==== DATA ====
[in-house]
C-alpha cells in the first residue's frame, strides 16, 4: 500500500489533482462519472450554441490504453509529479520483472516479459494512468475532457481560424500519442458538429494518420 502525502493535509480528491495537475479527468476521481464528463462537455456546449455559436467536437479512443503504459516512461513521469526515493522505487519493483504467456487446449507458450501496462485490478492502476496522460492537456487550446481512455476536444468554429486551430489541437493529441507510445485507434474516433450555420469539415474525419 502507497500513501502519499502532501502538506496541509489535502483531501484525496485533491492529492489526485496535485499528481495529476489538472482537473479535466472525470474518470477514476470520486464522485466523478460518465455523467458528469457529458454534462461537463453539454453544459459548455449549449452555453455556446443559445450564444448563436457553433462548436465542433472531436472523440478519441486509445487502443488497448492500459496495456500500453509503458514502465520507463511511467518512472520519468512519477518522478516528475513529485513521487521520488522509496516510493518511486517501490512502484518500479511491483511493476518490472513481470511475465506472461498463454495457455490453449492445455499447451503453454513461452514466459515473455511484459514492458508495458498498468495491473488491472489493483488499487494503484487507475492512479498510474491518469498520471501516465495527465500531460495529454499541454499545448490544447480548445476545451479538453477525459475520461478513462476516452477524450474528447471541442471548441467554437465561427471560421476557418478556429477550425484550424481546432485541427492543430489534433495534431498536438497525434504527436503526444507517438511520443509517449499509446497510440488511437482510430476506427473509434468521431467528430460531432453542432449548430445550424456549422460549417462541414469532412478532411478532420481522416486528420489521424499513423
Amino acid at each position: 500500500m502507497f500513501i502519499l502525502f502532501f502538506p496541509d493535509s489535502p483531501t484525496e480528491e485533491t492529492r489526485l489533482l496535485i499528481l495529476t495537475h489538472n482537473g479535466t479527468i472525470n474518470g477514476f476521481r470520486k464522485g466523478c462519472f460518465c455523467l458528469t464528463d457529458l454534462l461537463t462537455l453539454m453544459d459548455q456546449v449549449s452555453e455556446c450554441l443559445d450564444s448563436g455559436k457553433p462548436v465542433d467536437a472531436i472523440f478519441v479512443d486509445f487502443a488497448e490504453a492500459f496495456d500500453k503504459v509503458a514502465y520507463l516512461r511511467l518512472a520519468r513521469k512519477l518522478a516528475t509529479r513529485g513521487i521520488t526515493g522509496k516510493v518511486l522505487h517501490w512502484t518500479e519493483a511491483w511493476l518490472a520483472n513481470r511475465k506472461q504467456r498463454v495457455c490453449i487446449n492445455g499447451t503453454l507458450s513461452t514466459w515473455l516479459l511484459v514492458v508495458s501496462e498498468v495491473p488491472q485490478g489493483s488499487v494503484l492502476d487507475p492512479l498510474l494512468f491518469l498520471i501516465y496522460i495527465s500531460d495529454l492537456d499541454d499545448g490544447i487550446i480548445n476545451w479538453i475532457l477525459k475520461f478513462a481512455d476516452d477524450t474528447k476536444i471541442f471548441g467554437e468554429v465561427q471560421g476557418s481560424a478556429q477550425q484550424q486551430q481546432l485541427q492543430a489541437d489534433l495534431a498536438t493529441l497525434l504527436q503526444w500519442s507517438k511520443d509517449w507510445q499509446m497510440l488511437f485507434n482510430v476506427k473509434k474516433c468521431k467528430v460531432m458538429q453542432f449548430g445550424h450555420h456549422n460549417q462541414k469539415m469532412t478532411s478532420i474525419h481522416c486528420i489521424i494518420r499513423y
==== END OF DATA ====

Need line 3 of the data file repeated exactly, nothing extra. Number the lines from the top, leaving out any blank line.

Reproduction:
Amino acid at each position: 500500500m502507497f500513501i502519499l502525502f502532501f502538506p496541509d493535509s489535502p483531501t484525496e480528491e485533491t492529492r489526485l489533482l496535485i499528481l495529476t495537475h489538472n482537473g479535466t479527468i472525470n474518470g477514476f476521481r470520486k464522485g466523478c462519472f460518465c455523467l458528469t464528463d457529458l454534462l461537463t462537455l453539454m453544459d459548455q456546449v449549449s452555453e455556446c450554441l443559445d450564444s448563436g455559436k457553433p462548436v465542433d467536437a472531436i472523440f478519441v479512443d486509445f487502443a488497448e490504453a492500459f496495456d500500453k503504459v509503458a514502465y520507463l516512461r511511467l518512472a520519468r513521469k512519477l518522478a516528475t509529479r513529485g513521487i521520488t526515493g522509496k516510493v518511486l522505487h517501490w512502484t518500479e519493483a511491483w511493476l518490472a520483472n513481470r511475465k506472461q504467456r498463454v495457455c490453449i487446449n492445455g499447451t503453454l507458450s513461452t514466459w515473455l516479459l511484459v514492458v508495458s501496462e498498468v495491473p488491472q485490478g489493483s488499487v494503484l492502476d487507475p492512479l498510474l494512468f491518469l498520471i501516465y496522460i495527465s500531460d495529454l492537456d499541454d499545448g490544447i487550446i480548445n476545451w479538453i475532457l477525459k475520461f478513462a481512455d476516452d477524450t474528447k476536444i471541442f471548441g467554437e468554429v465561427q471560421g476557418s481560424a478556429q477550425q484550424q486551430q481546432l485541427q492543430a489541437d489534433l495534431a498536438t493529441l497525434l504527436q503526444w500519442s507517438k511520443d509517449w507510445q499509446m497510440l488511437f485507434n482510430v476506427k473509434k474516433c468521431k467528430v460531432m458538429q453542432f449548430g445550424h450555420h456549422n460549417q462541414k469539415m469532412t478532411s478532420i474525419h481522416c486528420i489521424i494518420r499513423y